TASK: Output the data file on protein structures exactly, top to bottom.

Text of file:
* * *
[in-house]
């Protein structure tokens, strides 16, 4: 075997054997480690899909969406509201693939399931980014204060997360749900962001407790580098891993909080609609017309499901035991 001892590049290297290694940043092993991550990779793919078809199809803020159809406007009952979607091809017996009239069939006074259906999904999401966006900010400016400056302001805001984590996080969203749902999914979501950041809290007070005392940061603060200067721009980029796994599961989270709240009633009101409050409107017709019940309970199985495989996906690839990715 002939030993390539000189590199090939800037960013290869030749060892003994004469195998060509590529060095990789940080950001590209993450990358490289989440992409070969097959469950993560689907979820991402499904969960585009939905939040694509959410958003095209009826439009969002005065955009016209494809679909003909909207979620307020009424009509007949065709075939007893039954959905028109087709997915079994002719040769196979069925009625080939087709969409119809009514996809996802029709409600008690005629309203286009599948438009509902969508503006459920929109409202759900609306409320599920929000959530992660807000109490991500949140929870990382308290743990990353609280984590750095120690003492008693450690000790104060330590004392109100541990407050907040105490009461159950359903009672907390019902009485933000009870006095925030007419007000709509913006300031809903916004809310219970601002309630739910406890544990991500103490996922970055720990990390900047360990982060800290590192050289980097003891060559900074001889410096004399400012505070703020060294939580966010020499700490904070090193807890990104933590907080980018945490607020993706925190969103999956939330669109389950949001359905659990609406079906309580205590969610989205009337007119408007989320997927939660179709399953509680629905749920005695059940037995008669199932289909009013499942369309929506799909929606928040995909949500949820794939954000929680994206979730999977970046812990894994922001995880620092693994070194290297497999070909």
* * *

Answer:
[in-house]
């Protein structure tokens, strides 16, 4: 075997054997480690899909969406509201693939399931980014204060997360749900962001407790580098891993909080609609017309499901035991 001892590049290297290694940043092993991550990779793919078809199809803020159809406007009952979607091809017996009239069939006074259906999904999401966006900010400016400056302001805001984590996080969203749902999914979501950041809290007070005392940061603060200067721009980029796994599961989270709240009633009101409050409107017709019940309970199985495989996906690839990715 002939030993390539000189590199090939800037960013290869030749060892003994004469195998060509590529060095990789940080950001590209993450990358490289989440992409070969097959469950993560689907979820991402499904969960585009939905939040694509959410958003095209009826439009969002005065955009016209494809679909003909909207979620307020009424009509007949065709075939007893039954959905028109087709997915079994002719040769196979069925009625080939087709969409119809009514996809996802029709409600008690005629309203286009599948438009509902969508503006459920929109409202759900609306409320599920929000959530992660807000109490991500949140929870990382308290743990990353609280984590750095120690003492008693450690000790104060330590004392109100541990407050907040105490009461159950359903009672907390019902009485933000009870006095925030007419007000709509913006300031809903916004809310219970601002309630739910406890544990991500103490996922970055720990990390900047360990982060800290590192050289980097003891060559900074001889410096004399400012505070703020060294939580966010020499700490904070090193807890990104933590907080980018945490607020993706925190969103999956939330669109389950949001359905659990609406079906309580205590969610989205009337007119408007989320997927939660179709399953509680629905749920005695059940037995008669199932289909009013499942369309929506799909929606928040995909949500949820794939954000929680994206979730999977970046812990894994922001995880620092693994070194290297497999070909």